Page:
Today was incredible hot for September so I was longing for a refreshing,cooling tea. Today's Cha Xi gives a cooling,relaxing feeling to body and mind together with some Chinese pimpa music. The tea I chose was a sample from Mei Lan of an Alishan tea harvested this year around the middle of May. Taiher is one (or even the highest) plantation on the Alishan mountain range. It is located around 1300-1600m.
This oolong was one of the tightest and dark little balls I've seen so far. The roll was so tight and so consistent. It almost looked like a gunpowder tea! They looked well dried (as I prefer) and I could already see this wouldn't be an over green high altitude tea because there are some brown spots visable on the surface. This tea just looks flawless but lets see how it tastes.
When I gently poured the tea into my preheated gaiwan some lovely sweet aromas gently touched my nostrills. Oh yeah, this is the smell I like. I couldn't smell any bitterness or off notes at all, very promising. The taste of this tea I could describe as 100% floral, no fruity notes at all like you have with Lishan oolong. One particular thing about this tea is that beside these lovely, bittersweet floral notes there is this 'side note' I would describe as 'brown earthy sweetness'. Never smelled this in a tea before but it gives an interesting twist to the profile of this tea. Without this particular note the tea would have been bland floral but now the tea has some more spine to weave different floral notes on. This flavour does disappear during later brews(5th and later) and you get a pure,refreshing tea who cleanses the mouth like no other. I thought it was an Qingxin (luanze) Oolong though the leaves from the tea were too wide. So I was thinking about jinxuan but the flavors were too subtile and refined to be jinxuan. Now I just received info from Mei Lan and it is a Qingxin dayou which is a variental on the Qingxin.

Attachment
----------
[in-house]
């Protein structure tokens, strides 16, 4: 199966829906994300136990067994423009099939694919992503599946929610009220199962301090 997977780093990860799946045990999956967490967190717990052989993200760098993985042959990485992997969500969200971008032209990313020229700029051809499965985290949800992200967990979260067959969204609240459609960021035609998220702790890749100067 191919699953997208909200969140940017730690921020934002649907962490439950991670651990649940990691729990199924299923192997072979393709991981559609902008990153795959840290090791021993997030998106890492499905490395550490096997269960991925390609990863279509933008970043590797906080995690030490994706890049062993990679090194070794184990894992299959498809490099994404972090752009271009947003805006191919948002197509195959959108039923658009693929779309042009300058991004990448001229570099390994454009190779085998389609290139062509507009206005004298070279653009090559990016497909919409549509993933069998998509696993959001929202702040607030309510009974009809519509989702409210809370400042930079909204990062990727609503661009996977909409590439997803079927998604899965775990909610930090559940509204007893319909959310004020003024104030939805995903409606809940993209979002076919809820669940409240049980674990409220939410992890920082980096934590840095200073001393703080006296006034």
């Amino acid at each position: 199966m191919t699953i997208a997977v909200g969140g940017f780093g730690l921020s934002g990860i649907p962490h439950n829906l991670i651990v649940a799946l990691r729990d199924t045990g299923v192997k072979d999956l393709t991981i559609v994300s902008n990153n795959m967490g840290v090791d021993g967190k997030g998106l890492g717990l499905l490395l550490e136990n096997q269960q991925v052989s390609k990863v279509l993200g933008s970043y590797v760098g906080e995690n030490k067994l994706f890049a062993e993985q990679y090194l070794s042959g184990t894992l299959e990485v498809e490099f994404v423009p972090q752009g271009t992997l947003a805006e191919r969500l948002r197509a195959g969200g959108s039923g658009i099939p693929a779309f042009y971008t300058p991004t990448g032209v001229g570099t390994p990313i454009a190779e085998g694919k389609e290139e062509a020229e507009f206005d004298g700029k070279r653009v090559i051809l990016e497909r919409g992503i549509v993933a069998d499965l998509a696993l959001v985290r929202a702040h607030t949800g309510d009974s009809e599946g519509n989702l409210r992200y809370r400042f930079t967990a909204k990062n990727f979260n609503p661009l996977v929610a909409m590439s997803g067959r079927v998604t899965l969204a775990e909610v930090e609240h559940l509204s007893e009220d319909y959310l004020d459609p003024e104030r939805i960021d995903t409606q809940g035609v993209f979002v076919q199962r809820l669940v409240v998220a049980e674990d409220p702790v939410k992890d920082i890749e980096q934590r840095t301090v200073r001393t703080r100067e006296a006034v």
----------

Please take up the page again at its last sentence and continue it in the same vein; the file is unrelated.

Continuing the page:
The leaves look very fresh, young and fragile (in a positive way). The edges are nicely oxidized but not too much, it is still a low oxidated tea after all but it's not over green which for me gives astringent/bitter notes to the tea and is more aggresive towards the stomach. You can clearly distinguish some very young leafs,buds but also some older bigger leafs with a rounder shape.
The conclusion of this tea: refreshing and cooling but lacks a little bit overall complexity. Besides that it is a great drinkable tea with a particular character.